While robots’ roles in society are determined purely on the tasks they’re able to complete, rather than the more qualitative requirements of culture and taste, they’re unlikely to be accepted into the class their human coworkers might belong to. Friedman also suggested that the goalposts for acceptance are flexible, and that the middle classes would be protective of their social position.
“You could say the middle classes will always find a new way of distinguishing themselves even if their jobs are under threat by robots by continually striving to mark out their cultural distinction—stressing the ineffable expertise they might have in understanding how to consume in a way that is the complete antithesis of robotic,” he said.
This unwelcoming attitude is reflected in pretty much all the discourse around robots entering society: They’re most often viewed as 'other' and are never portrayed as potentially “joining” the middle class in some way, only as threatening or de-valuing it. It’s an attitude that at once humanises robots and casts them as inferior to humans, both of which are based on pretty big assumptions.
"You could say the middle classes will always find a new way of distinguishing themselves even if their jobs are under threat by robots."
For a start, we’re rarely talking about humanoid robots or even physical machines at all; in many cases, these middle class “jobs” are being given to algorithms. The idea of robots usurping humans’ positions implies that the robots are autonomous and working under their own auspices—which, for the foreseeable future, isn’t the case. Even those robots that have a high degree of autonomy are programmed to do certain tasks by the companies that make them and/or the employers that use them; they’re not taking it upon themselves to angle for a promotion above their fleshy coworkers.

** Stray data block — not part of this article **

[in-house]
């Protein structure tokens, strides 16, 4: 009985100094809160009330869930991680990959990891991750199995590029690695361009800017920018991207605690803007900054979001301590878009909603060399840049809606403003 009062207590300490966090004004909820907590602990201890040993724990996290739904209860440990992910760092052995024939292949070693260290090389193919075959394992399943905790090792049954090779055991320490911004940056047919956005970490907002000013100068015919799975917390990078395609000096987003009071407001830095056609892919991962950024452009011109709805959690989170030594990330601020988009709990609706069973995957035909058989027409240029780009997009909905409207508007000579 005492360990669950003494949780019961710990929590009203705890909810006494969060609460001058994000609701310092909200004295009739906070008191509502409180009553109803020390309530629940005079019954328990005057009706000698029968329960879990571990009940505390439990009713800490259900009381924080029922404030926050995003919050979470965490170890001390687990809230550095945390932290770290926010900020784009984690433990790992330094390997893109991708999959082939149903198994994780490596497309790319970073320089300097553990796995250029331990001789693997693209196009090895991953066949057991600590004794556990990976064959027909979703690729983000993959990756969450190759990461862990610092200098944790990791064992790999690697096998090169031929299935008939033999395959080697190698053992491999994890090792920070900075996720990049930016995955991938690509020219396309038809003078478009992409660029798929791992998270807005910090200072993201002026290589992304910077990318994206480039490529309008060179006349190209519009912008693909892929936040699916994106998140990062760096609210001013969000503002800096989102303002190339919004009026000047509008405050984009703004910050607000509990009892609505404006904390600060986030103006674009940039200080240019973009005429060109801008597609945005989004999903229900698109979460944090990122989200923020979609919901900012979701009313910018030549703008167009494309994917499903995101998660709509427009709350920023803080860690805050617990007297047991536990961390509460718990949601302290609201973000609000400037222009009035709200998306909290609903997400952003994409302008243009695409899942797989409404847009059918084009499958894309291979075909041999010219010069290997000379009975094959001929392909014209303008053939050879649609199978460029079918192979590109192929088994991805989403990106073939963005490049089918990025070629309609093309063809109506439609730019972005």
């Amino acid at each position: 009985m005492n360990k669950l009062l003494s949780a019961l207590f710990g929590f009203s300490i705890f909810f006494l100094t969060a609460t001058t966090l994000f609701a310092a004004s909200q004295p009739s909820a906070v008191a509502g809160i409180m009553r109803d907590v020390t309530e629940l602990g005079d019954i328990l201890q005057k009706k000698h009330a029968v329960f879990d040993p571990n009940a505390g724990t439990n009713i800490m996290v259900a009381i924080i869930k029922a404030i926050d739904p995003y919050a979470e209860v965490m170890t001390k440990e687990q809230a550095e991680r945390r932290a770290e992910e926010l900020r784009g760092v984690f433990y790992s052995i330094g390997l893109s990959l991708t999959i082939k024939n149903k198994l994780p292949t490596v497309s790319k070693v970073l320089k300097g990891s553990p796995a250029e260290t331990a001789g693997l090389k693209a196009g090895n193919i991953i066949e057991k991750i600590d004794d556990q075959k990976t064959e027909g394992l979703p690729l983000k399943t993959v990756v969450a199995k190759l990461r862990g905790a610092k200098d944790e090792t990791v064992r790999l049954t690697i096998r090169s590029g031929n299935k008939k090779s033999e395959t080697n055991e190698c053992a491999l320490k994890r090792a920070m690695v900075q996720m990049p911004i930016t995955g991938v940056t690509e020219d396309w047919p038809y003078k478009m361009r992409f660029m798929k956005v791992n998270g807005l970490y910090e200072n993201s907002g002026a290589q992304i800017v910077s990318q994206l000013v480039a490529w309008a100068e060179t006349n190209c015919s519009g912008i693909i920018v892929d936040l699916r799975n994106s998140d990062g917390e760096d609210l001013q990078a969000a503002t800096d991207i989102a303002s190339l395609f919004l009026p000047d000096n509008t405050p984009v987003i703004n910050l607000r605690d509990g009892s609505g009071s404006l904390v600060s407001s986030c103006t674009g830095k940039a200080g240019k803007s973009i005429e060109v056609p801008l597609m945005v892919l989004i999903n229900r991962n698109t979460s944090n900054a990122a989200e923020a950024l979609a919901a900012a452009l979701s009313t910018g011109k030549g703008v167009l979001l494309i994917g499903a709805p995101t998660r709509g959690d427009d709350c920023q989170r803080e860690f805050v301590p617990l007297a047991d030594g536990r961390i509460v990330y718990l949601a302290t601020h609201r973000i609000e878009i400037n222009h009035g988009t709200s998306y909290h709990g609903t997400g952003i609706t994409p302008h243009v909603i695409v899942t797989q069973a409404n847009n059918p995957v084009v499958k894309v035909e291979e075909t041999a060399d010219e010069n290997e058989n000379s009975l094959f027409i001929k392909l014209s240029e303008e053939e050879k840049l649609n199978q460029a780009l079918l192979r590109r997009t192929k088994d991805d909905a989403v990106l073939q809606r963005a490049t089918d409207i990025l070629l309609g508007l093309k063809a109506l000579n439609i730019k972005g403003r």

But on the flip side, it’s perhaps folly to assume that robots will always be so easily distinguishable from humans and therefore automatically excluded from a human class system. If a robot could pass the Turing test or the Lovelace test or whatever to prove its intelligence is sufficiently indistinguishable from a culturally discerning human (at least if they don’t have to meet in person), could we not envisage a further expansion of the middle class that includes the robots, rather than the complete destruction of a layer of society by the robots?
After all, even on the economical front, the threat robots pose to the middle classes is perhaps overstated. In his speech, Willetts added that there would still be work to go around. Someone needs to be able to give the old lady her cup of tea while the robots play chess.
Edward Skidelsky, a sociologist at Exeter University who recently authored the essay “Why Machines Are Not Slaves”, warns against attempts to mechanise those kind of service jobs. He suggested that while robots might be able to produce certain outcomes in tasks like caring and teaching, they don’t have the special human touch required by those professions. “I’m not saying you couldn’t mechanise these services, but in doing so you’d lose something pretty important,” he told me.
So while we might be hesitant to let them into our middle classes, he argues that robots aren’t a new kind of slave class that will wait on us hand on foot, nor should we want them to be.
As robots integrate further into the workplace, the question of where they fit in with broader society remains. It seems most likely that they’ll be in a class of their own.